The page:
Always Goodbye by Ray Hecht. 88 pages. TWG Press, 2019, paperback, $5.99.
With great insight and humor, Ray Hecht shares his life with the reader in his autobiographical graphic novel, Always Goodbye. This is an ambitious work as Hecht takes stock of his whole life thus far. Hecht sums up his life, year by year, and he’s up to the challenge. He’s definitely an interesting subject: an artist, filmmaker, journalist, and author. What he’s doing here is giving the reader a window into what he’s done all his life: traveling, observing, and creating art. Like the results of a conversation between good friends, this graphic novel provides many gifts.
The theme of the book is found in the title. While traveling can be enlightening and full of adventure, it often comes at a price. And, of course, all travel is not completely voluntary. A lot of the nuts and bolts of travel are not glamorous and bring in a whole lot of issues including the trauma of displacement.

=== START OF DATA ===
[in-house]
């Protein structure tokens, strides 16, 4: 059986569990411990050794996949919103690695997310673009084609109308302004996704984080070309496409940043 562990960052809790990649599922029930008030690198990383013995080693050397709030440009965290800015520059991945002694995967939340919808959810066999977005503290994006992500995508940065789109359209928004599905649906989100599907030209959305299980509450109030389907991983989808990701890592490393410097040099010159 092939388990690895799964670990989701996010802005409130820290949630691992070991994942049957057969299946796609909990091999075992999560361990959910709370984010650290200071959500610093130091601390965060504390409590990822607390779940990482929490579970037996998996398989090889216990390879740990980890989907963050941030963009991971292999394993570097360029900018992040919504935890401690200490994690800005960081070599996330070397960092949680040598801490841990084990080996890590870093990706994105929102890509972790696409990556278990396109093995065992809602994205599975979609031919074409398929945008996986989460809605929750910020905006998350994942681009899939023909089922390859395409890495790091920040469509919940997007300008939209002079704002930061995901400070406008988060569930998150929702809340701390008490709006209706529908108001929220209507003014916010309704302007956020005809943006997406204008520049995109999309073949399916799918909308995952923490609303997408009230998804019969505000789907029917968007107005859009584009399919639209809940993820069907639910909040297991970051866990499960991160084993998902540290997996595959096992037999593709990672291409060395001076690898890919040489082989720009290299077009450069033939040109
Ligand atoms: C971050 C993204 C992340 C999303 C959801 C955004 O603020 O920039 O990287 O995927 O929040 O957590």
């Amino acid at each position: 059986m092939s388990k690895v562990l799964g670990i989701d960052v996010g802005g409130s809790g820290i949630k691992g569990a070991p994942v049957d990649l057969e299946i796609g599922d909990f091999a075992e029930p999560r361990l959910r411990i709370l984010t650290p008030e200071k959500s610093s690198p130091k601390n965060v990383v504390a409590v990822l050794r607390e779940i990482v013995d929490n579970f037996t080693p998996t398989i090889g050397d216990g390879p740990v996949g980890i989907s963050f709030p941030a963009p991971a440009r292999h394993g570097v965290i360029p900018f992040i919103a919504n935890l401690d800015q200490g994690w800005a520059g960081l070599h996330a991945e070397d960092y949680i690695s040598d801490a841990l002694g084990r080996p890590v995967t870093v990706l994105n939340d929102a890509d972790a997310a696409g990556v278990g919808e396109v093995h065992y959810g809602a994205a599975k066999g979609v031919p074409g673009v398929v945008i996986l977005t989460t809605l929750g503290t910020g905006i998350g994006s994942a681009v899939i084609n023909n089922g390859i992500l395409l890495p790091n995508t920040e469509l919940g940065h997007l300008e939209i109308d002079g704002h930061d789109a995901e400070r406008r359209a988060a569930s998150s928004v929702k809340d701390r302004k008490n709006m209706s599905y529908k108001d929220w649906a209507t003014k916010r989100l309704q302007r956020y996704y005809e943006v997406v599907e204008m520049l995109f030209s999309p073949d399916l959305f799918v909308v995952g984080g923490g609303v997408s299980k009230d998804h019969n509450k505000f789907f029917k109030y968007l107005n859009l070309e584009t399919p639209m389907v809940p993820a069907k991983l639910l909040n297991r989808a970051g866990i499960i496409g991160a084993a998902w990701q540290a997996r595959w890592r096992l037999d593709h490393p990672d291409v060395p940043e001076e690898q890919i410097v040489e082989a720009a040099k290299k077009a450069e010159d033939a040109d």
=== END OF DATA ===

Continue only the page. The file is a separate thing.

No doubt, Ray Hecht is doing exciting work with comics, both as a creator as well as an instructor. And he certainly has a wonderful track record of prose novels, including South China Morning Blues and The Ghost of Lotus Mountain Brothel. Hecht is an artist down to his bones and I definitely relate to that. Hecht has harnessed a creative drive that’s led to compelling work. Anyone interested in the inner life of an artist will get a lot out of his latest book. If you enjoy a hearty work of autobiography, this will appeal to you. Hecht’s comics have got enough of that quirk factor that earns him a place within that fine tradition of auto-bio comics that includes such luminaries as John Porcellino, Tom Hart, and Lynda Barry.
Always Goodbye is published by TWG Press and available right here.
Survivors of the Holocaust: True Stories of Six Extraordinary Children